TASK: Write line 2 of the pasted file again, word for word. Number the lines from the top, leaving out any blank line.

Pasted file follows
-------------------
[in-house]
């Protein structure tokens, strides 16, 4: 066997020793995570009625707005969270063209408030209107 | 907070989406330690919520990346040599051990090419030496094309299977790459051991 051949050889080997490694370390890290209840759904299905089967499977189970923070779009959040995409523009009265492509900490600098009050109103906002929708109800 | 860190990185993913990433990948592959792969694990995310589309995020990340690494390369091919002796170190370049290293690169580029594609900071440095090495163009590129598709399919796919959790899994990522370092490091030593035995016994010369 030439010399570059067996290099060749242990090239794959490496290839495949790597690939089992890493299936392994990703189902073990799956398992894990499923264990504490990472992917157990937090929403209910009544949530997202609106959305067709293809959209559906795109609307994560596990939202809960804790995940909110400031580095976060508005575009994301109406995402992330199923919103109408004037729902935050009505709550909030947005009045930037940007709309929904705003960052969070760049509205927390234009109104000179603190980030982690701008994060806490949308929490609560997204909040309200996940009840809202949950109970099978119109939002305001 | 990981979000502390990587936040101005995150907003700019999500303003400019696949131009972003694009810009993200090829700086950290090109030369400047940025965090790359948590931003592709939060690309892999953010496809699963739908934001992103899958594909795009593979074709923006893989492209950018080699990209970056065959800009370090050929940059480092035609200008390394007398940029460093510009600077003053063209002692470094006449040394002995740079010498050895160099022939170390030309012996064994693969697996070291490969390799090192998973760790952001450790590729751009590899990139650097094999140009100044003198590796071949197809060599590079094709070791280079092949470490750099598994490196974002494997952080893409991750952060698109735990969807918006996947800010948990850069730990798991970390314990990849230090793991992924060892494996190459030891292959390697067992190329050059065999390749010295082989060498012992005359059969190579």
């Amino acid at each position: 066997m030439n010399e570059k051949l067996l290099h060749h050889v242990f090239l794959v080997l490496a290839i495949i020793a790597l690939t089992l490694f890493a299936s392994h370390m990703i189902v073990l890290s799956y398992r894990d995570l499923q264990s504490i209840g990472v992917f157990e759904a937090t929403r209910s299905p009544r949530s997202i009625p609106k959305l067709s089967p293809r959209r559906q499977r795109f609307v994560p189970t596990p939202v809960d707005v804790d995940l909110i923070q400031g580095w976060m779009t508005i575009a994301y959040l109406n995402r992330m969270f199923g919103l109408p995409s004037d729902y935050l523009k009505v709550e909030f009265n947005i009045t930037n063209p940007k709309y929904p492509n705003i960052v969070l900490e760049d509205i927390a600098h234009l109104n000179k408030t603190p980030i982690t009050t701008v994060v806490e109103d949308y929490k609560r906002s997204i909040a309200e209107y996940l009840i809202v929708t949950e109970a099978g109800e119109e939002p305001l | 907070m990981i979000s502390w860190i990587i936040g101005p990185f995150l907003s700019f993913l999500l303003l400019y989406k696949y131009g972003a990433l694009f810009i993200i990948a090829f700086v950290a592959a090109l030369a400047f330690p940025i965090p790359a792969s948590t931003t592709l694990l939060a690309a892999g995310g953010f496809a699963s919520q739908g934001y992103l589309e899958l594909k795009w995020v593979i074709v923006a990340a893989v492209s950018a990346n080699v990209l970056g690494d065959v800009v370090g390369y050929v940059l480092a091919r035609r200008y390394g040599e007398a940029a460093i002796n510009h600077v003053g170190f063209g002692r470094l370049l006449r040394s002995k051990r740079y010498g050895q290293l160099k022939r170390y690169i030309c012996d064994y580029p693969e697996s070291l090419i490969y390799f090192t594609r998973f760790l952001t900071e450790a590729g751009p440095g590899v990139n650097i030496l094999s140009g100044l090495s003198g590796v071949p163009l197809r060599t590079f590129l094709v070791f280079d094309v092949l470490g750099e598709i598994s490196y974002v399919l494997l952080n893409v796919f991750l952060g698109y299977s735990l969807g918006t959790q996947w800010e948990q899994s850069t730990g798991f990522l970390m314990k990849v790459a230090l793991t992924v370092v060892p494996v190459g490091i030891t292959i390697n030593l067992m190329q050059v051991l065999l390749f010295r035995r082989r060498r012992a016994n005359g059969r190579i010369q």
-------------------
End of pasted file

């Protein structure tokens, strides 16, 4: 066997020793995570009625707005969270063209408030209107 | 907070989406330690919520990346040599051990090419030496094309299977790459051991 051949050889080997490694370390890290209840759904299905089967499977189970923070779009959040995409523009009265492509900490600098009050109103906002929708109800 | 860190990185993913990433990948592959792969694990995310589309995020990340690494390369091919002796170190370049290293690169580029594609900071440095090495163009590129598709399919796919959790899994990522370092490091030593035995016994010369 030439010399570059067996290099060749242990090239794959490496290839495949790597690939089992890493299936392994990703189902073990799956398992894990499923264990504490990472992917157990937090929403209910009544949530997202609106959305067709293809959209559906795109609307994560596990939202809960804790995940909110400031580095976060508005575009994301109406995402992330199923919103109408004037729902935050009505709550909030947005009045930037940007709309929904705003960052969070760049509205927390234009109104000179603190980030982690701008994060806490949308929490609560997204909040309200996940009840809202949950109970099978119109939002305001 | 990981979000502390990587936040101005995150907003700019999500303003400019696949131009972003694009810009993200090829700086950290090109030369400047940025965090790359948590931003592709939060690309892999953010496809699963739908934001992103899958594909795009593979074709923006893989492209950018080699990209970056065959800009370090050929940059480092035609200008390394007398940029460093510009600077003053063209002692470094006449040394002995740079010498050895160099022939170390030309012996064994693969697996070291490969390799090192998973760790952001450790590729751009590899990139650097094999140009100044003198590796071949197809060599590079094709070791280079092949470490750099598994490196974002494997952080893409991750952060698109735990969807918006996947800010948990850069730990798991970390314990990849230090793991992924060892494996190459030891292959390697067992190329050059065999390749010295082989060498012992005359059969190579």